Why do we go to the church we do? Is it to meet our preferences or to advance God’s kingdom? 

3. For years, I’ve longed to go to church in my community, worshiping and serving with my neighbors and family.

How important is it for us to worship in our community with our neighbors?

4. After our first visit to Church #67, we returned the next week. We came back a third time, staying for their after-church meeting to learn more about their community.

How can we encourage first-time visitors to become regular attendees?

5. Soon going to this new church turned into a habit. It was a good habit to form.

Not all habits are beneficial, so how can we discern the difference? Do we have a habit we should break?

[Read about our new church home or start at the beginning of our journey.]

If you feel it’s time to move from the sidelines and get into the game, The More Than 52 Churches Workbook provides the plan to get you there.

Peter DeHaan writes about biblical Christianity to confront status quo religion and live a life that matters. He seeks a fresh approach to following Jesus through the lens of Scripture, without the baggage of made-up traditions and meaningless practices.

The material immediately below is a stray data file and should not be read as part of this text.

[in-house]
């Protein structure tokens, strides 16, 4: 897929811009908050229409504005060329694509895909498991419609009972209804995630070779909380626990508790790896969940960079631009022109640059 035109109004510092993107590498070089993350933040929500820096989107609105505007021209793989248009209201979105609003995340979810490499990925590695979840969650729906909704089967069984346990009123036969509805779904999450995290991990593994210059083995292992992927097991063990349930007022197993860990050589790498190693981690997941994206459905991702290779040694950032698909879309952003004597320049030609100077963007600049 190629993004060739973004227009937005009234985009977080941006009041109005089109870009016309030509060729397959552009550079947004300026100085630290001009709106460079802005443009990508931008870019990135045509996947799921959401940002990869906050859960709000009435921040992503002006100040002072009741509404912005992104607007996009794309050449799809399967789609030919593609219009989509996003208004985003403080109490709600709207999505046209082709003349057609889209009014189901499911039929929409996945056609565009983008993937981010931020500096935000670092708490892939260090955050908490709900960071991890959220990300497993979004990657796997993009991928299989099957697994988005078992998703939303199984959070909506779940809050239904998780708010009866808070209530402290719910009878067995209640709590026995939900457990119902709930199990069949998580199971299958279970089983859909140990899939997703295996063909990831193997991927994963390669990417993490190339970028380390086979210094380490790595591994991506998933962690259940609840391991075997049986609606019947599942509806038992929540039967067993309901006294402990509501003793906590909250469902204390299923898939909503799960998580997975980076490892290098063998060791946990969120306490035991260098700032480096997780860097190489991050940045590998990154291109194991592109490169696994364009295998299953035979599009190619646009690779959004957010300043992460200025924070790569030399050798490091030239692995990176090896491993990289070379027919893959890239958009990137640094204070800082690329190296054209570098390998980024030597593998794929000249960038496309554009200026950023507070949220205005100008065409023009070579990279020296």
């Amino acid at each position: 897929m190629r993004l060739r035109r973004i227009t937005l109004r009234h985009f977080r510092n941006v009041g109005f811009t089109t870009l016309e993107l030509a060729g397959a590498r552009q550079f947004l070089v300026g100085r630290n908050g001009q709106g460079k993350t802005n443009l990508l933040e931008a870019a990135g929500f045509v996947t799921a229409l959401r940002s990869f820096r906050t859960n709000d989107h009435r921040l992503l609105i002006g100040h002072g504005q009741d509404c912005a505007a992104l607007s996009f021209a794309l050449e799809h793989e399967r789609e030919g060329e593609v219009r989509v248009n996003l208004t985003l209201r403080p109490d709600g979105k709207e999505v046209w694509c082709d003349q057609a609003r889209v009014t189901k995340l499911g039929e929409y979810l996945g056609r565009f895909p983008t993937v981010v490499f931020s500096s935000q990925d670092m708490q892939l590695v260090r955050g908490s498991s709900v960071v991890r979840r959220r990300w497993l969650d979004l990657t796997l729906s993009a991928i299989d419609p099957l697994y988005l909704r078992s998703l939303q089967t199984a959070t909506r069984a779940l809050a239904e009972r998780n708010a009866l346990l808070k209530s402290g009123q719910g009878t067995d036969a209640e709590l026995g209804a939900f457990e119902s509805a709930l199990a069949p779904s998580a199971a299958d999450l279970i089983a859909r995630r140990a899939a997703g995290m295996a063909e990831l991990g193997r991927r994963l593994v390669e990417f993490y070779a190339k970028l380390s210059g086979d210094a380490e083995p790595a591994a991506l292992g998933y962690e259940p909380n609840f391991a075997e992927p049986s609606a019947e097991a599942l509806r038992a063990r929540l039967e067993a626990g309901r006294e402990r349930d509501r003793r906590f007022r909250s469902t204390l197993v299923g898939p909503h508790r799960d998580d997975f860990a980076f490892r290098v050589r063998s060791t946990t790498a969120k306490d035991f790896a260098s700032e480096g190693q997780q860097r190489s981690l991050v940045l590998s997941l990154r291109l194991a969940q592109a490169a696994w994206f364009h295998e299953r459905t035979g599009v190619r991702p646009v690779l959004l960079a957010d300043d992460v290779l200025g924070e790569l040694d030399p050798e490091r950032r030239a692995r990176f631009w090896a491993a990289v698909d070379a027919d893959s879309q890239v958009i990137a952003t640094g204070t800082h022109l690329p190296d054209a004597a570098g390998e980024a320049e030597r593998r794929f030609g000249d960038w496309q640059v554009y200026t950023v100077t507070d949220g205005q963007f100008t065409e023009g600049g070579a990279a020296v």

Read more in his books, blog, and weekly email updates.

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Visiting Churches

The Greek Orthodox Church: Discussion Questions for Church 75

Greek Orthodox sits fourth on my mental list of churches to visit. Like Anglican Catholic, I’ve never talked to anyone who went to a Greek Orthodox church.

Historically, I understand they split from the Roman Catholic Church about a thousand years ago. 

Consider these three discussion questions about Church 75.

1. What little I know about Greek Orthodox practices comes from what I’ve seen in movies and television. This is hardly an ideal source of information.

In what ways does the media incorrectly shape our views of spiritual practices we don’t know?

2. Inertia keeps me from visiting a nearby Greek Orthodox church. An element of fear over the unknown also conspires to keep me away.

How might inertia or fear hold us back from what God wants to teach us?

3. A degree of church-visiting fatigue keeps me stagnant. Similar issues may keep others home on Sunday and thwart them from finding a faith community to plug into.

Are we part of a supportive faith community? If not, what should change?

[Read about Church 75 or start at the beginning of our journey.]

Get your copy of More Than 52 Churches today, available in e-book, paperback, and hardcover.

Peter DeHaan writes about biblical Christianity to confront status quo religion and live a life that matters. He seeks a fresh approach to following Jesus through the lens of Scripture, without the baggage of made-up traditions and meaningless practices.